I had forgotten how much I loved reading and enjoyed literature until I joined a new group on facebook, The ME/CFS Book Club. It’s now one of my favourite places online, and certainly my favourite facebook group.

This book was one of their monthly reads and although I am running behind, I decided to get it because the title was so intriguing.

It ended up being the best book I read this year, it was probably the only book that made me enthusiastically want to read it to completion, and I laughed and cried and felt deeply invested in the characters’ lives all the way through it.

It is written in the form of a series of letters, between a young writer, Juliet Ashton, her publisher and friends, and members of the Guernsey Literary and Potato Peel Pie Society after a Mr Dawsey Adams contacts her about a book of hers by Charles Lamb that had found its way into his possession, and she becomes intrigued about the society’s unusual name.

The setting is post-war London and Guernsey, and the letters convey the story of the German Occupation of Guernsey during the war, the grief, sorrows and anguish as well as the joy and adventures of the eccentric islanders during that time, and the friendships forged through their common experience of war, and the beauty of literature that makes the increasingly brutal occupation bearable.

I loved the lively way the letters were written, the post-war British voices rang surprisingly true considering the authors were American. It was quite unlike anything I have read in a long time.

The ending is surprising and beautiful, with unexpected friendship, love, romance and comedy, and it is filled with delightful literary references and connections. (The story about Charles and Mary Lamb was so dreadfully sad and interesting, since we have loved Lambs’ Tales from Shakespeare as a family as part of our homeschool experience.) Mary Ann Shaffer is clearly a fellow book lover. It is all the more poignant because Mary Ann Shaffer was ill during the writing and had to call in her niece , Annie Barrows, to help her finish the book, knowing that it would be her only published novel.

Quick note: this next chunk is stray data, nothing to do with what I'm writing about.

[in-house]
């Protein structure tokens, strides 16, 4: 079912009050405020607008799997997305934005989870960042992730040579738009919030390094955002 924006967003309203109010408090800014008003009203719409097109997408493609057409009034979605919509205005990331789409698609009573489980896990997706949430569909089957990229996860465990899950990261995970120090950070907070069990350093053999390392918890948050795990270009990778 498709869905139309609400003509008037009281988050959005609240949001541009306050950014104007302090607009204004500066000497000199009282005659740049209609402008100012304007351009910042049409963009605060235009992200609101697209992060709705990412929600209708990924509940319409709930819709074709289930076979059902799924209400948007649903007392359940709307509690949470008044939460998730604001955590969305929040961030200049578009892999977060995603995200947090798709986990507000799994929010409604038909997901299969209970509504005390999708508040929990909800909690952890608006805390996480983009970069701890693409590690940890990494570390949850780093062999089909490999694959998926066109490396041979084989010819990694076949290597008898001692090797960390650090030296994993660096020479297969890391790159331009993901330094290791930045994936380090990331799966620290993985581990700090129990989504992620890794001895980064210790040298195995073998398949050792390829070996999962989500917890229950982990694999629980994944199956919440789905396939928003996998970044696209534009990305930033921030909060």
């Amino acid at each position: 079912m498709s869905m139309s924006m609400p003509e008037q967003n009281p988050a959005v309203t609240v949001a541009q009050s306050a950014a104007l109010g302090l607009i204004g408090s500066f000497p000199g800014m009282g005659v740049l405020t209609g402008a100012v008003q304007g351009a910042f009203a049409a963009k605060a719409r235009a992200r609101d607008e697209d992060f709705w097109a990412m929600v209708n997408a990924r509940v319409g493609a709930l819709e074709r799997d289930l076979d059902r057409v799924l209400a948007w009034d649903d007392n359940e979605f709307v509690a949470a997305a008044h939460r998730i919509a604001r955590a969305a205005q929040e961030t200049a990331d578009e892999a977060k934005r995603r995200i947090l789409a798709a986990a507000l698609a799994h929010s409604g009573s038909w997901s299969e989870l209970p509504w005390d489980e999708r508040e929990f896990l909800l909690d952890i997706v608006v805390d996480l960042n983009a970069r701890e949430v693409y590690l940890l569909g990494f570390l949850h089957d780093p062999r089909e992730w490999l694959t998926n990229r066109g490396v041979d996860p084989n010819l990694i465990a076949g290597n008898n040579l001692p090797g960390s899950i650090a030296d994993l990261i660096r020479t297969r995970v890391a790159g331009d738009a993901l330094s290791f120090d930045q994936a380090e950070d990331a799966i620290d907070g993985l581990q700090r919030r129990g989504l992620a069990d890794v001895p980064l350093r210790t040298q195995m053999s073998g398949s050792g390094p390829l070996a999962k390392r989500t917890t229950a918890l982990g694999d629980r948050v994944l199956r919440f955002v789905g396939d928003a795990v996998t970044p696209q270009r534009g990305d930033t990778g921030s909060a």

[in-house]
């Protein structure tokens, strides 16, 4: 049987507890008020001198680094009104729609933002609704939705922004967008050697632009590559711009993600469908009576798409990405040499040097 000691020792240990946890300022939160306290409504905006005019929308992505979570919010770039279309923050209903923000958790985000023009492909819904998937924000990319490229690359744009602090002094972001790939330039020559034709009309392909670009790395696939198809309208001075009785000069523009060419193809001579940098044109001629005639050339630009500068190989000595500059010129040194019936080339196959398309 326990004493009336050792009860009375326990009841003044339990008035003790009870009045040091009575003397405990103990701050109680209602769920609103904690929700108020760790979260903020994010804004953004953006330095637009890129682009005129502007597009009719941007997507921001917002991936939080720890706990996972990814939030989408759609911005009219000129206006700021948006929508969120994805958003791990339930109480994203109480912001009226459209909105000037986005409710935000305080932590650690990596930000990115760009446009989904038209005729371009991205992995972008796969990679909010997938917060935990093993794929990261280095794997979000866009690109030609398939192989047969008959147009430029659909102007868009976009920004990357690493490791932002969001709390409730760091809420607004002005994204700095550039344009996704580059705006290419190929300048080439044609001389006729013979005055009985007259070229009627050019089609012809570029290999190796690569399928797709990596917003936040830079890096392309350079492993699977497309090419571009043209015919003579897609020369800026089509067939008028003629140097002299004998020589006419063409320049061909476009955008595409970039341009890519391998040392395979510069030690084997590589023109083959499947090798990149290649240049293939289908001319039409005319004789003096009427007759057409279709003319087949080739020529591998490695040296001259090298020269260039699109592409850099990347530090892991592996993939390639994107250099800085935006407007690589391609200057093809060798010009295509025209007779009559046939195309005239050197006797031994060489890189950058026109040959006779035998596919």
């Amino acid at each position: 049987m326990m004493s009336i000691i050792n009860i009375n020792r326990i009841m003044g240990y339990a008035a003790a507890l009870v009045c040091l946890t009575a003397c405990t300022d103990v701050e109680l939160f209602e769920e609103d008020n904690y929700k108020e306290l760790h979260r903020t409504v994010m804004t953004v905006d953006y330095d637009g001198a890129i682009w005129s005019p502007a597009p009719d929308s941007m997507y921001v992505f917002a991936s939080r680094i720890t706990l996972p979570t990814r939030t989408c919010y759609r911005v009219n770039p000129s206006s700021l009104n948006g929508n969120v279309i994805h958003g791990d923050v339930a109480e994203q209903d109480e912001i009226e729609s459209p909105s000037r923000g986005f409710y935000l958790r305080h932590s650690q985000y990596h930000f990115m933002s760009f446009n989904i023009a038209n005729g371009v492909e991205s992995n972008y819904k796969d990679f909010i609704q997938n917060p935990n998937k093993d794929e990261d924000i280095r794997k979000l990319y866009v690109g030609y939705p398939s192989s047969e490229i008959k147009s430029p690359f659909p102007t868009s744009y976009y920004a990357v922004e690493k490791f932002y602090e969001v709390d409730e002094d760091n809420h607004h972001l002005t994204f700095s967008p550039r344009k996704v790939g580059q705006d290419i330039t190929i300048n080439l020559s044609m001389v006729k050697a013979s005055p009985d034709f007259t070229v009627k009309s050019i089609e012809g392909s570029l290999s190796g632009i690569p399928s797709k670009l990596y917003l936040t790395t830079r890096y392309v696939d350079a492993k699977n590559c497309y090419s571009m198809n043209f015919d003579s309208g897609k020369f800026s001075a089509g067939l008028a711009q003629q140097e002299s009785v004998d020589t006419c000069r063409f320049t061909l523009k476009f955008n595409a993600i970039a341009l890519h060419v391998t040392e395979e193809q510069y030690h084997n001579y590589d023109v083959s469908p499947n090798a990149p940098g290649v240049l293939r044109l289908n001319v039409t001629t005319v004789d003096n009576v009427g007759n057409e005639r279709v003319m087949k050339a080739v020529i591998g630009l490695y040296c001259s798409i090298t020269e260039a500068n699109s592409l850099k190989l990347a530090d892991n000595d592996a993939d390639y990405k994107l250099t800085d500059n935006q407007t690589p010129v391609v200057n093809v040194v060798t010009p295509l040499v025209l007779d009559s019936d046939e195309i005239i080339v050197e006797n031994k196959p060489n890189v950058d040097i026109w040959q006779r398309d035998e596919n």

In her afterword, Annie Barrows writes: “This profusion of questions, exclamations, and tales is the new version of the Society. Its members are spread all over the world, but they are joined by their love of books, of talking about books, and of their fellow readers. We are transformed – magically – into the the literary society each time we pass a book along, each time we ask a question about it, each time we say, ‘If you liked that, I bet you’d like this.’ Whenever we are willing to be delighted and share our delight, as Mary Ann did, we are part of the ongoing story of The Guernsey Liteary and Potato Peel Pie Society.” I am glad to be able to offer my small contribution.

 

Searching the Scriptures: A Feminist Introduction

searching

This doesn’t quite qualify as a book review as it is a book that I read nearly 20 years ago, but I lent it to a friend some years ago and despite my best efforts, did not receive it back, so I decided to treat myself to a new copy.

Searching the Scriptures: A Feminist Introduction, edited by Elisabeth Schussler Fiorenza, is a collection of essays introducing the topic of feminist hermeneutics, published in 1993 in preparation for the centenary of Elizabeth Cady Stanton’s ‘The Woman’ Bible’ in 1995.